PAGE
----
BMW's rebuild of Mini at the beginning of this century resulted in a stylish, modern car that boasted very fun performance. Mini continues to offer variants of that rebuilt model, the latest being the Paceman. This car has the same format as the rebuilt Mini hatchback, but is bigger and heavier all around.
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Despite weighing in 600 pounds heavier than Mini's smaller coupe, the Paceman gets the same engine choices. The Cooper S uses a direct-injection turbocharged 1.6-liter, which makes 181 horsepower.
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With a standard sport-tuned suspension for this Cooper S Paceman model, the car does not handle bumps and potholes well. Unfortunately, it is not as adept at cornering as its smaller sibling, either.
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The greater size means more interior space. The Paceman has 16.5 cubic feet of cargo area with the rear seats up, and 41.3 cubic feet with them folded down.
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The riding position is higher than in the standard Mini, and the cabin offers more passenger room. As a premium compact, it's supposed to have nicer interior styling and materials than cheaper cars do.
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Mini opts for two bucket seats rather than a bench in the back, assuring that only four passengers will ever ride in the Paceman.
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This railing between the seats, similar to that found in the Mini Countryman model, is designed for accessories, such as cup or phone holders.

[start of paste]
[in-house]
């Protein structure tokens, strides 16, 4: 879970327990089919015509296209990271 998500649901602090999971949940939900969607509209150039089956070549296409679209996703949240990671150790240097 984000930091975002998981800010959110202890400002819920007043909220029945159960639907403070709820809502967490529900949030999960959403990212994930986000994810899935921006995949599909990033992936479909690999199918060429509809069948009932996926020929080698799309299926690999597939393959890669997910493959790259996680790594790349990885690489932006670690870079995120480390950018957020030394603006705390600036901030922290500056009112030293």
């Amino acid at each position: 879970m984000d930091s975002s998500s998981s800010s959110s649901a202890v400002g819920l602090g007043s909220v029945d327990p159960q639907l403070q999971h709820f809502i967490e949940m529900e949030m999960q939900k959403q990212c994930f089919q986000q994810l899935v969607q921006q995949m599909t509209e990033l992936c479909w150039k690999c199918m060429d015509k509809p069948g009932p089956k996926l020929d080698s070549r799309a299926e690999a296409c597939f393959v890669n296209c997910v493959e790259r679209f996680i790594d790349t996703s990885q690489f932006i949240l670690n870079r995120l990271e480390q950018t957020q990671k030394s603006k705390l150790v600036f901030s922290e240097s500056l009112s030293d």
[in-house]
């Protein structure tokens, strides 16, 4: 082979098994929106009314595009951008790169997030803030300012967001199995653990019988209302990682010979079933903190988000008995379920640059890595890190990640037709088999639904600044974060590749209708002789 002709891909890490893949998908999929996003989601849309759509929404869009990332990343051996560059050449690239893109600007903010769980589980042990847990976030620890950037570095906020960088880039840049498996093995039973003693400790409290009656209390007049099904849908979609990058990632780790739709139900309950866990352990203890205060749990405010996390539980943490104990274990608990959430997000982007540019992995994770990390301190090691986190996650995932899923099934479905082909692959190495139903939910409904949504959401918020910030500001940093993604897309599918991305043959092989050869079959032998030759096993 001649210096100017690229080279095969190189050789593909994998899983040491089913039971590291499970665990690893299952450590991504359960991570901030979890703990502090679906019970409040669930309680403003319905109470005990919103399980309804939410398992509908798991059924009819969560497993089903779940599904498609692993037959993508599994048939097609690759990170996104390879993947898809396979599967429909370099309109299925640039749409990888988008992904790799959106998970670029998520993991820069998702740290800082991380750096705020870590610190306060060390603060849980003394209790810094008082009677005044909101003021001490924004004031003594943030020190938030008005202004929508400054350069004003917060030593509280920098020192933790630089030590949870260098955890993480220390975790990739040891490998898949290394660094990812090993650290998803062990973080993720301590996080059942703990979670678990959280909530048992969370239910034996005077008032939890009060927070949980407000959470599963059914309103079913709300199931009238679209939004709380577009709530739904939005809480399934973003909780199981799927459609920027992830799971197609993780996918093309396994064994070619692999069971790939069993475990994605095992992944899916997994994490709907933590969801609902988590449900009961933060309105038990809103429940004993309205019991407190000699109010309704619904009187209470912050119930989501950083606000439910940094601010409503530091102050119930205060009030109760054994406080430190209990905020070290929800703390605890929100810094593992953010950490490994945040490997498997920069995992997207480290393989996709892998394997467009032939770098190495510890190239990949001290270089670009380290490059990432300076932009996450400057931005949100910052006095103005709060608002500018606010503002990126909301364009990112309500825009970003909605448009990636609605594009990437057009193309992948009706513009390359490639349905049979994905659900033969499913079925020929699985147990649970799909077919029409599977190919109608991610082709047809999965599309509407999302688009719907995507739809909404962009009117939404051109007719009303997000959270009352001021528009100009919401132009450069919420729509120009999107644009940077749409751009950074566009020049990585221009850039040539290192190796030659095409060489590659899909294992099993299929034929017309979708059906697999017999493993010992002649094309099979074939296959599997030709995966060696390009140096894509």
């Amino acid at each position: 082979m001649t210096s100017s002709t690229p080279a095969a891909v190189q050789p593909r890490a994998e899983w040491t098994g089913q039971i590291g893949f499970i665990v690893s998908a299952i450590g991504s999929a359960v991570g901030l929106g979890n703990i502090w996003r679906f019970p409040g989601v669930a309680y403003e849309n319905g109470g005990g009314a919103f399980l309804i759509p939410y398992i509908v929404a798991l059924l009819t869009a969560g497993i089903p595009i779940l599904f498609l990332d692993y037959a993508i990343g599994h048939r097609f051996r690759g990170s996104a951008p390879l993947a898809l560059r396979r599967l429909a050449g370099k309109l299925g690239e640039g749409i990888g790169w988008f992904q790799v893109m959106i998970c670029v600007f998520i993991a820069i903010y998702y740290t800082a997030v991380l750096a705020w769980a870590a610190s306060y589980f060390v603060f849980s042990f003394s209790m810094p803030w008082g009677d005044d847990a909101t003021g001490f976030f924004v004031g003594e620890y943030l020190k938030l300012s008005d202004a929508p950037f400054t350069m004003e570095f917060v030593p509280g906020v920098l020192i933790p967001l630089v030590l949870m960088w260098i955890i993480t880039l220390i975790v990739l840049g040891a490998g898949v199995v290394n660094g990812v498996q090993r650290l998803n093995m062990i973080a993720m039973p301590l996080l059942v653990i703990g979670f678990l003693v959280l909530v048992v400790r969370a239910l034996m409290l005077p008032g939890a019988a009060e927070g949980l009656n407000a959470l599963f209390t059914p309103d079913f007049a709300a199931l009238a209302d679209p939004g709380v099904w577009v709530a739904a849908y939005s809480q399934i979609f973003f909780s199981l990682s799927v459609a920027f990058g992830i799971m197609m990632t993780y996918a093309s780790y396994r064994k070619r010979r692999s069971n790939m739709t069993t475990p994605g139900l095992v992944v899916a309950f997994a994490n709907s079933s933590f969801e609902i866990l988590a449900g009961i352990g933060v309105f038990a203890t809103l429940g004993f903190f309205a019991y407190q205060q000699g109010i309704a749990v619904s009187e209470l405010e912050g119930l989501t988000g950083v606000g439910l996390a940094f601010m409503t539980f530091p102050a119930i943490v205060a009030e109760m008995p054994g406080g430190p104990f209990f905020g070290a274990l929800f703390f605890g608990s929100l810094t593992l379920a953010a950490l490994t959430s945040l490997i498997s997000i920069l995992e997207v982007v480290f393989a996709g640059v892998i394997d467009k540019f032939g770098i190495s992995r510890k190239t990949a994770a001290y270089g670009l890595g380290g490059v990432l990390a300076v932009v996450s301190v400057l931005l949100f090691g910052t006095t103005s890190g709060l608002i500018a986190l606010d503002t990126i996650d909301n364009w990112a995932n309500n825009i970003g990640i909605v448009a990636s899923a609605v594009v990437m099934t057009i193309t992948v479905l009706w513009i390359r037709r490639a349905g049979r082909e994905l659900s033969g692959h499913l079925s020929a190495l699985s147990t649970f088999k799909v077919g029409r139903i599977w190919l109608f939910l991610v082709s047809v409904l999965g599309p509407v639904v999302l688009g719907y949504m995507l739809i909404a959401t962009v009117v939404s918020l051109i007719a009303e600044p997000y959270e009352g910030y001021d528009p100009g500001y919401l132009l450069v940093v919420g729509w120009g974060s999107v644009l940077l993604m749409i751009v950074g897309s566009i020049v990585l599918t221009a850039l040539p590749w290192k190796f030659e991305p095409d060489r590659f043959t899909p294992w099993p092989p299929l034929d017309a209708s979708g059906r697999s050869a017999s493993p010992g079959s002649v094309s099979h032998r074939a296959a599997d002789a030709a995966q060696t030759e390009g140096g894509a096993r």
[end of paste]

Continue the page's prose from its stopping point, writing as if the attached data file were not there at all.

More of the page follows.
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The Paceman has the same sharp steering response as the smaller hatchback model, but the increased weight makes the handling less fun.
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Paddle shifters for the automatic transmission follow BMW style, with a push for downshifts and a pull for upshifts.
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The six-speed automatic transmission is a $1,250 option in the Paceman, replacing a standard six-speed manual transmission.
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The Technology package adds an LCD to the center of the big speedometer. The elliptical main menu is nicely designed.
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The optional navigation system is a little weak, as its maps have an awful color scheme and limited zoom levels. Route guidance graphics are very limited on freeways.
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The Bluetooth hands-free phone system offers basic features, such as contact list integration. With voice command, you can say the name of a contact to initiate a call.
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The LCD shows car maintenance information, as on this tire pressure monitor screen.
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The Mini Connected app adds a ton of connected features, but requires an iPhone cabled to the car's USB port.
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The Driving Excitement app has a number of screens, such as this one showing real-time engine horsepower and torque.
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The app awards badges for different accomplishments in the Paceman.
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Driving Excitement rates your acceleration, steering, braking, and gear shifting, awarding experience and letting you gain levels.
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Along with the usual broadcast sources, the Paceman gets HD Radio, and the Mini Connected app supports Web radio, with stations from around the world.
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In-car media sources include Dynamic Music, another feature of the Mini Connected app that lets your driving behavior control a custom music track.
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For media source playback, the Paceman can show album art, when available.
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The music library screen is unnecessarily complicated, using a filter paradigm for track selection.
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